Shopify Conference Recap and Outlook

Mark Sandeno and I went to San Francisco in April with flowers in our hair to take in the Shopify Unite conference, network with other Shopify agencies, and see the sun — that ball of fire at the center of our solar system we Seattleites had lost touch with for the previous 7 or 8 months. Overall, we found all three to be quite enjoyable!

The event was held at Fort Mason, an old Bayside Army post now converted into, well, a bunch of things, including event space. It was a lovely locale with quintessential views of the bay — the kind of views that almost make you think SF’s high housing costs are worth it. We were impressed with the overall production value of the event, with large video screens, concert lighting, and furniture I can’t afford. It didn’t feel like it was only the second time they’ve done this.

Kicking Off the Conference

Tobi Lütke, Shopify’s founder and CEO, kicked off the conference in a great way by talking about, among other things, their underlying purpose as a company. Most conferences focus on their ‘what’ — what their products do, how awesome they are, and so on. Quite honestly, they’re usually festival style infomercials.

Shopify definitely devoted a lot of time to product and feature announcements, but by starting with Shopify’s raison d’etre — to take the path that leads to more entrepreneurs — they immediately gave added purpose to the entire event. This was bolstered by Tobi’s story of how Shopify started when he built his own e-commerce store to sell snowboards in 2004. Yes, Shopify is a public company with shareholders to answer to and, therefore, a strong motivation to print money for them, but this story felt genuine and provided a more interesting lens through which to view the product announcements that followed.

The New Products We’re Most Stoked About

Speaking of product announcements, here are a few that stood out to us.

  • Shopify Pay: Not unlike other platform payment products (such as Apple Pay), this allows users to save their payment and shipping details with Shopify for use across all Shopify merchant stores. Once enrolled, users will just have to enter their email and a verification code they receive via SMS, making future checkouts a breeze.
  • New Chip & Swipe Reader: If you ask Tobi, the world of point of sale (POS) hardware is poorly designed and terrible to use. Their move into hardware is an attempt to solve that bad experience with an easy-to-use card reader that’s sleek and portable for use in-store or on the go. Oh — and it’s free to merchants new to Shopify POS.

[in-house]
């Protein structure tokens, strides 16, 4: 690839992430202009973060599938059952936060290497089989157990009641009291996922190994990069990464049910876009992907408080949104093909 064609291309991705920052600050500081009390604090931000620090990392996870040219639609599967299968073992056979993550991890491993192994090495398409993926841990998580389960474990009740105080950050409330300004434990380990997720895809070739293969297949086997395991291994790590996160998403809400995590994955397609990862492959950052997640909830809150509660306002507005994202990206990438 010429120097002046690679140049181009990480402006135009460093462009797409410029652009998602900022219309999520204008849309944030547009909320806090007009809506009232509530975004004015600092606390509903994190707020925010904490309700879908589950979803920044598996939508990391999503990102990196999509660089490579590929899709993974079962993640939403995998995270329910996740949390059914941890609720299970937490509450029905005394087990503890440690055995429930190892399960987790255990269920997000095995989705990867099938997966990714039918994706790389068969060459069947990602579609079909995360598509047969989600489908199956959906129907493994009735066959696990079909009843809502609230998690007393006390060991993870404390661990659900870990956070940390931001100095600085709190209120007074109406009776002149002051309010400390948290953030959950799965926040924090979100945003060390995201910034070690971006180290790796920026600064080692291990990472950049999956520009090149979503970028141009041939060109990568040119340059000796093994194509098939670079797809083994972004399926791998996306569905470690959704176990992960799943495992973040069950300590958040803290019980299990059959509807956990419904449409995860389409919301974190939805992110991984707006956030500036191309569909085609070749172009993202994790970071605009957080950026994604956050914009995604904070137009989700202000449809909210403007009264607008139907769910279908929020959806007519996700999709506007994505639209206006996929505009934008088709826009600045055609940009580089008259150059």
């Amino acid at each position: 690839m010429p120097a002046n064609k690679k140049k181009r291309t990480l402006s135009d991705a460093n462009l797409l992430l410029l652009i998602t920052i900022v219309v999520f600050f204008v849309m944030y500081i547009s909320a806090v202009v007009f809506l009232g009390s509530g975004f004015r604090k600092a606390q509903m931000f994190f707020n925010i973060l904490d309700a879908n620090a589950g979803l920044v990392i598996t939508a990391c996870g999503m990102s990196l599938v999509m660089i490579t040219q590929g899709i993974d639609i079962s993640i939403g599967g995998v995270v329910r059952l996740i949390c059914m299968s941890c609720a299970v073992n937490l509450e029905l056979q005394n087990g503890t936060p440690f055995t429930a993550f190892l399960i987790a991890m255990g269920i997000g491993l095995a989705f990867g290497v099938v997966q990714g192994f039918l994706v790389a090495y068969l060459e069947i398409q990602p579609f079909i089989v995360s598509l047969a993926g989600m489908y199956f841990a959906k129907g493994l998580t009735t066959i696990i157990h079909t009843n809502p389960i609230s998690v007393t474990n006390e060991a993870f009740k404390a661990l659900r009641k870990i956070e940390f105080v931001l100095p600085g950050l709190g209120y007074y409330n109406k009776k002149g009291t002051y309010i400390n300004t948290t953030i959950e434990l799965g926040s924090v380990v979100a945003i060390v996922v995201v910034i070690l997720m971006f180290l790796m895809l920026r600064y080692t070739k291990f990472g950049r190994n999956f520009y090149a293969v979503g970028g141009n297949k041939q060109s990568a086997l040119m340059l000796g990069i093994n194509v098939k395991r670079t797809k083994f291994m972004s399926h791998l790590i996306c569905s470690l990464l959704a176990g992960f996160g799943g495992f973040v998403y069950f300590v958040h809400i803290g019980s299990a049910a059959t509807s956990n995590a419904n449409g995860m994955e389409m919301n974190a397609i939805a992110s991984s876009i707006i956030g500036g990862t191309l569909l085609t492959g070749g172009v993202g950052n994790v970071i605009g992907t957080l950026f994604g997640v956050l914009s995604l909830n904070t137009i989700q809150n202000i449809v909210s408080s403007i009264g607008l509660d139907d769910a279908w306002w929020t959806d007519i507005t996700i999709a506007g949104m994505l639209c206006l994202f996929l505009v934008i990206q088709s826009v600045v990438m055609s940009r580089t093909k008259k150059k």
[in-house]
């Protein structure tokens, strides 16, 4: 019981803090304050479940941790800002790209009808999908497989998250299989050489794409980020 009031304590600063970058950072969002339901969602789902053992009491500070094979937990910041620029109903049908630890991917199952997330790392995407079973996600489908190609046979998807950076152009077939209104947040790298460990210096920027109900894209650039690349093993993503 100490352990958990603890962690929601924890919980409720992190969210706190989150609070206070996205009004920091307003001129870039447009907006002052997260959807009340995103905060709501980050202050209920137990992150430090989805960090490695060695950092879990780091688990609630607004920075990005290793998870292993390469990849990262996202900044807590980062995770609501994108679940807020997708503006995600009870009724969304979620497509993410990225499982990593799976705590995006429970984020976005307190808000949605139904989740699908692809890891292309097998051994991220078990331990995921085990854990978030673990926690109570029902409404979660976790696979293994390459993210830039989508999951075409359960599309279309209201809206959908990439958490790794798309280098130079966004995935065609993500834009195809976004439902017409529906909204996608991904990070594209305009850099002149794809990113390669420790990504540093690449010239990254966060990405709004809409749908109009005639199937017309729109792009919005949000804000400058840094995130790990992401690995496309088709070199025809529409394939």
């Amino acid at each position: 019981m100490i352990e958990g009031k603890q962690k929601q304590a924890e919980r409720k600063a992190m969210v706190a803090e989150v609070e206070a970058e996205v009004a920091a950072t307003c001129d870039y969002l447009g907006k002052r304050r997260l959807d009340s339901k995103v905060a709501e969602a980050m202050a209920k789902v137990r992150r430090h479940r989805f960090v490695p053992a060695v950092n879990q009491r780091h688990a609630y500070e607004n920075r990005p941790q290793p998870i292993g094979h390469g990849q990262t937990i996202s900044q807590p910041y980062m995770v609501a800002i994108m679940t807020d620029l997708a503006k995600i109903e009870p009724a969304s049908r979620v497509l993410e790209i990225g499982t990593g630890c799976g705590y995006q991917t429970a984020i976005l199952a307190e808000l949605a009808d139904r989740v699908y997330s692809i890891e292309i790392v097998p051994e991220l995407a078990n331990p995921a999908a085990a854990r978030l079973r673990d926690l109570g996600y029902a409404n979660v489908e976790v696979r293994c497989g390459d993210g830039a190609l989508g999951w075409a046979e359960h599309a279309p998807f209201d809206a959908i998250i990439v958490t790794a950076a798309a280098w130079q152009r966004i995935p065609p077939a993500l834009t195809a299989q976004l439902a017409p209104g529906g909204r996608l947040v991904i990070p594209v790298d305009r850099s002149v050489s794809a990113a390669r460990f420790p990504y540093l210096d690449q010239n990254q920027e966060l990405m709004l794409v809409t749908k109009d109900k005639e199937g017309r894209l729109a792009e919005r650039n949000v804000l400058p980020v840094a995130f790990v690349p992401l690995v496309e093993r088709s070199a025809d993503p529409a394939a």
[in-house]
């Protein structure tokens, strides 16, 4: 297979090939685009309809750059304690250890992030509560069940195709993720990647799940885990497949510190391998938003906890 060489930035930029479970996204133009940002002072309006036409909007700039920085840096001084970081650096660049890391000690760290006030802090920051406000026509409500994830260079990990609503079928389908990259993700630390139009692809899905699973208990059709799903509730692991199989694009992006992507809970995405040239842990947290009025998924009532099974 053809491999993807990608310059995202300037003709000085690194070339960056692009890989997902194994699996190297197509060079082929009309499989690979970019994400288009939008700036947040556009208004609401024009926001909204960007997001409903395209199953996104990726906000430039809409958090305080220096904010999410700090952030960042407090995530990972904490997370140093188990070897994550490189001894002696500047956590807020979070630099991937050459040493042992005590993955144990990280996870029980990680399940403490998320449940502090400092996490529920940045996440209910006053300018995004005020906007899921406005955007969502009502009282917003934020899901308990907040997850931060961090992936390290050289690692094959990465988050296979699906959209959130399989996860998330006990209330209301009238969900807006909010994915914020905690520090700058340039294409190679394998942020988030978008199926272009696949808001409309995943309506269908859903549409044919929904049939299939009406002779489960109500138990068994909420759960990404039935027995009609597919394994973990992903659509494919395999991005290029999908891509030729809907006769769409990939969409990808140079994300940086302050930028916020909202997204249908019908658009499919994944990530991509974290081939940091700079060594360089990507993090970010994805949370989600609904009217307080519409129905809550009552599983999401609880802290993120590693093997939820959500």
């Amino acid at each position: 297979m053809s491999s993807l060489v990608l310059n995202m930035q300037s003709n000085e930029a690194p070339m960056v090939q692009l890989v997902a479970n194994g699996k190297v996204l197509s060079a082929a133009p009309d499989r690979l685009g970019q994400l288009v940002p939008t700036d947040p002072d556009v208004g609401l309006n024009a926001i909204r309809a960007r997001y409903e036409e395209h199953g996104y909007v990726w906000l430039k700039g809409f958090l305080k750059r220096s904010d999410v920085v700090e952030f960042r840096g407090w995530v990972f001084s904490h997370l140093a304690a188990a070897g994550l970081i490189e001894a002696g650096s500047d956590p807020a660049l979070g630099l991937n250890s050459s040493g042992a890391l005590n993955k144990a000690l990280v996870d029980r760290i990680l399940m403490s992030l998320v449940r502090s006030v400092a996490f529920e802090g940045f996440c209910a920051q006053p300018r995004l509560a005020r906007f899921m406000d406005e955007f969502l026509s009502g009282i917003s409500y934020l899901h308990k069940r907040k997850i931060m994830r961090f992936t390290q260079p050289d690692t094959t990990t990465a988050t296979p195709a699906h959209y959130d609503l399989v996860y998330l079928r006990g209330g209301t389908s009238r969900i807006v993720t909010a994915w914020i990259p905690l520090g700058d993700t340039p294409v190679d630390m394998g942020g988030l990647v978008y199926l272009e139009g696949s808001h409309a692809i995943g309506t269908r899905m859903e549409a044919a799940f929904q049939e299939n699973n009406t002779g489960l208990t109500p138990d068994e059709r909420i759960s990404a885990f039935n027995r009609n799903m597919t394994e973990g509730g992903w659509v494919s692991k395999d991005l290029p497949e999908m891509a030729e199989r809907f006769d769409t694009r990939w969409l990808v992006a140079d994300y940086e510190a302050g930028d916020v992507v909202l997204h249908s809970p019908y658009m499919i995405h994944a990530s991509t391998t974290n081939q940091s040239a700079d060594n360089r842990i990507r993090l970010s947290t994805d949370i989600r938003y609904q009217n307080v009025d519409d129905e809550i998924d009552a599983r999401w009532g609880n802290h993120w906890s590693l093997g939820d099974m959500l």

• Storefront API: For many customers, Shopify is a great fit for their e-commerce needs, but less so for other aspects of their online presence. Perhaps their site requires more robust blogging, content, or other interactive experiences. The Storefront API allows merchants to build a customer-facing Shopify experience into their existing non-Shopify site. Furthermore, it’s leveraging the flexibility of GraphQL, a modern query language that allows you to ask for and receive exactly what you want from a database — nothing more, nothing less. The Storefront API is still in beta for now, but we’re excited to see what we can build with it and to share it with the businesses previously wary of moving their entire site to Shopify.
  • Polaris: For applications embedded in the Shopify Admin, designers and developers previously bore all responsibility to build clean, inviting user experiences. But with the recently released Polaris design language (and a collection of pre-built React components), there’s now a robust toolkit app that developers can use to create seamless experiences. We consider this a huge leap for the market of 3rd party apps which will allow for both better experiences and easier development processes.

This is not at all a comprehensive list of what was announced at Unite. Rather, the above new products are just the ones we are most excited about because we can see a direct benefit to some of our existing and future clients. But we know some of their other announcements, including the Marketing Events API, the Draft Orders API, and even the Unity Buy SDK, are equally exciting for a lot of folks in the Shopify sphere.

Our Takeaway

Shopify has historically been an important part of our business. It’s the only e-commerce platform we recommend, and that channel has definitely grown over the past two years. But I admit that until Unite 2017, we hadn’t fully understood the potential Shopify has to help us grow our agency business.

We’ve worked across a variety of technologies and are often tasked to build completely greenfield applications front to back. In the past we have preferred custom work, as it allows us to make the kind of technical decisions we think make the most sense to solve any given problems. When you build on someone else’s platform, you lose that freedom and have to play by their rules, and build around their constraints.

Shopify is no exception. There are plenty of well-documented limitations to their platform. Yet, we learned how much opportunity is out there — not only for building custom themes and private apps — but also for public apps and addressing underserved markets that might benefit from Shopify’s offering.

Another thing that stood out to us was the sheer volume of new announcements they had. The various APIs, liquid updates, hardware, design and dev tools — it all adds up to an impressive velocity for their product teams and that excites us. Despite the aforementioned platform limitations, they’re clearly listening, forging ahead, and not afraid to innovate.

So, we’re not just excited about what’s new today, we’re also looking forward to future announcements and the overall growth of Shopify’s offering!

Like what you read? Give Pete a round of applause.

From a quick cheer to a standing ovation, clap to show how much you enjoyed this story.